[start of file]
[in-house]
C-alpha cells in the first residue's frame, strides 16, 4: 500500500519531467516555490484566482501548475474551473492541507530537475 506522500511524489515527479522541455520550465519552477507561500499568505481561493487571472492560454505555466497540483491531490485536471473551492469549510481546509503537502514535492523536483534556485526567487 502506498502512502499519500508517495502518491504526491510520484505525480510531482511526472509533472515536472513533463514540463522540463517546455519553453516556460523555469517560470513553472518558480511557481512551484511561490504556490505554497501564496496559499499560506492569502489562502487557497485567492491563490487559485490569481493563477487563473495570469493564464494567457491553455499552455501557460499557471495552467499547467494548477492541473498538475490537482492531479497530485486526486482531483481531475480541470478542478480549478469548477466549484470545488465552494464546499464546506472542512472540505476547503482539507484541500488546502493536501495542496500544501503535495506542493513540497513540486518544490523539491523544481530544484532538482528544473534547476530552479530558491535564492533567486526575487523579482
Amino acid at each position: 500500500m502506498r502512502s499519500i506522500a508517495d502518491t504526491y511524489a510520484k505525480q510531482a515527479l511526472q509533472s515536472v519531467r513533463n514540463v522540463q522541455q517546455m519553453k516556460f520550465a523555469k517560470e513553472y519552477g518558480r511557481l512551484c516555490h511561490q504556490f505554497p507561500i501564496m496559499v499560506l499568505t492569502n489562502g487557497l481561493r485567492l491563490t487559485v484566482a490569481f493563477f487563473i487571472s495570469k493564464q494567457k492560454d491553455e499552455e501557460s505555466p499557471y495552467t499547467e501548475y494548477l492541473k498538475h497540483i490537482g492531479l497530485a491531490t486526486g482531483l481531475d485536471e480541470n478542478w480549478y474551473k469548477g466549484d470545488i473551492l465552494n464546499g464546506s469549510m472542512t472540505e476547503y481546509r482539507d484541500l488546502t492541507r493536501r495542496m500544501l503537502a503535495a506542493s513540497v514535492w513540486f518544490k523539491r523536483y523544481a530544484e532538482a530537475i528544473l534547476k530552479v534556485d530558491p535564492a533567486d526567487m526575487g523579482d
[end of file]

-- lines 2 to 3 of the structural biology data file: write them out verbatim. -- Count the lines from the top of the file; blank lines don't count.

C-alpha cells in the first residue's frame, strides 16, 4: 500500500519531467516555490484566482501548475474551473492541507530537475 506522500511524489515527479522541455520550465519552477507561500499568505481561493487571472492560454505555466497540483491531490485536471473551492469549510481546509503537502514535492523536483534556485526567487 502506498502512502499519500508517495502518491504526491510520484505525480510531482511526472509533472515536472513533463514540463522540463517546455519553453516556460523555469517560470513553472518558480511557481512551484511561490504556490505554497501564496496559499499560506492569502489562502487557497485567492491563490487559485490569481493563477487563473495570469493564464494567457491553455499552455501557460499557471495552467499547467494548477492541473498538475490537482492531479497530485486526486482531483481531475480541470478542478480549478469548477466549484470545488465552494464546499464546506472542512472540505476547503482539507484541500488546502493536501495542496500544501503535495506542493513540497513540486518544490523539491523544481530544484532538482528544473534547476530552479530558491535564492533567486526575487523579482
Amino acid at each position: 500500500m502506498r502512502s499519500i506522500a508517495d502518491t504526491y511524489a510520484k505525480q510531482a515527479l511526472q509533472s515536472v519531467r513533463n514540463v522540463q522541455q517546455m519553453k516556460f520550465a523555469k517560470e513553472y519552477g518558480r511557481l512551484c516555490h511561490q504556490f505554497p507561500i501564496m496559499v499560506l499568505t492569502n489562502g487557497l481561493r485567492l491563490t487559485v484566482a490569481f493563477f487563473i487571472s495570469k493564464q494567457k492560454d491553455e499552455e501557460s505555466p499557471y495552467t499547467e501548475y494548477l492541473k498538475h497540483i490537482g492531479l497530485a491531490t486526486g482531483l481531475d485536471e480541470n478542478w480549478y474551473k469548477g466549484d470545488i473551492l465552494n464546499g464546506s469549510m472542512t472540505e476547503y481546509r482539507d484541500l488546502t492541507r493536501r495542496m500544501l503537502a503535495a506542493s513540497v514535492w513540486f518544490k523539491r523536483y523544481a530544484e532538482a530537475i528544473l534547476k530552479v534556485d530558491p535564492a533567486d526567487m526575487g523579482d